While all the attention has focused on how the sub-prime mortgage market is sending the US banking sector to the wall, the failure of a lesser known US bank – the US corn bank – will have far deeper ramifications for the international grain trade.
Last year, the US corn crop acted like a bank to the global grain importers. As other grain prices rose, importers turned to plentiful supplies of relatively ‘cheap’ US corn. The US exported over 70mmt of corn to destinations far and wide – to put this into perspective, the world wheat trade in total is only just over 100mmt. Australia felt the impact of this in Saudi – our premium feed barley market – where US corn displaced some barley.
A senior figure in the international barley trade once told ProFarmer that Saudi would never use anything other than corn – never say never…
But this year, the tide has turned and the US corn bank is nearly bust. US corn prices are rising to keep its corn at home. Prices should remain high until they know how much the crop will put in the bank and how much they can lend. Currently, US corn is trading at over US$300/t FOB – around US$40/t higher than SRW wheat at US gulf ports.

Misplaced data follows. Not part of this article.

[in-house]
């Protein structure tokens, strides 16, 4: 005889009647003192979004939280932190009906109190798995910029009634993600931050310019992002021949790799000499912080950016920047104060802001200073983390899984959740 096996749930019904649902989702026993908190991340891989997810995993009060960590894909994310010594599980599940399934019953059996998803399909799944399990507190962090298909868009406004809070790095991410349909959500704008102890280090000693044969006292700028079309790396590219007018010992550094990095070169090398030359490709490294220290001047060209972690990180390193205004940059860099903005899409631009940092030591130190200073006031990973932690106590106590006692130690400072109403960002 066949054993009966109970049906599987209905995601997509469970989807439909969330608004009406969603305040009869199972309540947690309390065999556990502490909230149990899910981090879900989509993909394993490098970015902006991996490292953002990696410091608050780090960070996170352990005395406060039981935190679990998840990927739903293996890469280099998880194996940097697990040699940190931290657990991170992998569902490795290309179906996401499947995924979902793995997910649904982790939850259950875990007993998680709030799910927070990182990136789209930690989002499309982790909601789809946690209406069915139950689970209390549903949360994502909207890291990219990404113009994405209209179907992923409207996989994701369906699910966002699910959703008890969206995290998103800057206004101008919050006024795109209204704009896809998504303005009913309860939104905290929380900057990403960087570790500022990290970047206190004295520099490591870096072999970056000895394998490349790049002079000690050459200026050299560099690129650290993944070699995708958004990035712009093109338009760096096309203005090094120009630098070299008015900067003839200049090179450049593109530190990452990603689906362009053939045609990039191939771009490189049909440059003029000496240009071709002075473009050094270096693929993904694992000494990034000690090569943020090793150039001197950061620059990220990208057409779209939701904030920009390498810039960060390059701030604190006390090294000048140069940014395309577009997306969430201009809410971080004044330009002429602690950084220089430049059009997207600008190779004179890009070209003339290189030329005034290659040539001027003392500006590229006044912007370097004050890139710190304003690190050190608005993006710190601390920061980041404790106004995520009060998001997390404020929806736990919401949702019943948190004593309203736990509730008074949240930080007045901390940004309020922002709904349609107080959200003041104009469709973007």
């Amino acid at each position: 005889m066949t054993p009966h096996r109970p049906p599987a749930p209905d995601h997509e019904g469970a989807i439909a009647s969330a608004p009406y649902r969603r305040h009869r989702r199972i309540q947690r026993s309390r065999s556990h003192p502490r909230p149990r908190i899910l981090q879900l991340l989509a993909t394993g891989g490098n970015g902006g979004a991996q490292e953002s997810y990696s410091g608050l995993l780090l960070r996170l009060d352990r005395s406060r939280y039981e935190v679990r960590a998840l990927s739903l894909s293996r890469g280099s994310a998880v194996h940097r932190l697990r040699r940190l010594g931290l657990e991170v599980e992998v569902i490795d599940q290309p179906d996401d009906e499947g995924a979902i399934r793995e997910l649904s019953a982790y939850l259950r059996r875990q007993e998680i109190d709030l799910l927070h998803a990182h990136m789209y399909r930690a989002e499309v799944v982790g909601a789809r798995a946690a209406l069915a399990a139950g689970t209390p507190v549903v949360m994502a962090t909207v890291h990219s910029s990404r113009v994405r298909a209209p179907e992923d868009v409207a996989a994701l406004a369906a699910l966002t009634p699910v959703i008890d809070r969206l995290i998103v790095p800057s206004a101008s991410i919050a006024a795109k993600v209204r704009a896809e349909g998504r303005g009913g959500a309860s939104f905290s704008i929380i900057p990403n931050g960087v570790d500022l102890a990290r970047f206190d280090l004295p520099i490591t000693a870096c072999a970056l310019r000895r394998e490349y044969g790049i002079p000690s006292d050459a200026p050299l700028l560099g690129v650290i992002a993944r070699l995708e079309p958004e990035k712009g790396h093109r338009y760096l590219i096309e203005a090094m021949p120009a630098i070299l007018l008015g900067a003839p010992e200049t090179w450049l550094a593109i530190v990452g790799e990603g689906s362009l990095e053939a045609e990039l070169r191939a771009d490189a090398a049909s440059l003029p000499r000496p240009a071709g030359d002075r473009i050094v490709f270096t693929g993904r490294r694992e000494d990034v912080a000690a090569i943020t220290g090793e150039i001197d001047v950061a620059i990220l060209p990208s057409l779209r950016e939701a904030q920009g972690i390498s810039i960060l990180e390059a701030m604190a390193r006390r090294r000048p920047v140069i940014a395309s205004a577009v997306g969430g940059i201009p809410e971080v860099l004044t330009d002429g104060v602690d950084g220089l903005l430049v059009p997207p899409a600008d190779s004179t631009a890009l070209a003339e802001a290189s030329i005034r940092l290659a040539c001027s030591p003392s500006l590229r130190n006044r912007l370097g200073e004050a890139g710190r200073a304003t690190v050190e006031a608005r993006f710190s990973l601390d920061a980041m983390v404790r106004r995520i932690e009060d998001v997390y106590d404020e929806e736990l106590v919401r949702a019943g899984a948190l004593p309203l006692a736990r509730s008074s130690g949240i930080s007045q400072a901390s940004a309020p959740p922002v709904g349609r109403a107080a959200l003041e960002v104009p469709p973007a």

Global importers will not be able to bank on the US corn crop meeting their needs and will to ‘borrow’ from a larger wheat and European coarse grain crop to help fill the void. But this has even far greater significance than at first glance.
In effect, at least in the coming year, the lender of last resort is gone and global importers will now be reliant on much less stable sources of supply – Black Sea is notoriously unreliable and who would lend against southern hemisphere crops at the moment? Australia, Argentina and the Black Sea are expected to supply around 44% of the global wheat trade this year.
The situation in the global oilseed trade is even more tenuous. This year South America has been penciled in to supply around 50% of the world soybean trade. But farmers in Argentina have been battling the Government for the right to export beans.
The political situation in Brazil seems stable now, but is it a matter of time before rising food costs and unrest place political pressure on the Brazilian Government to keep more food at home?
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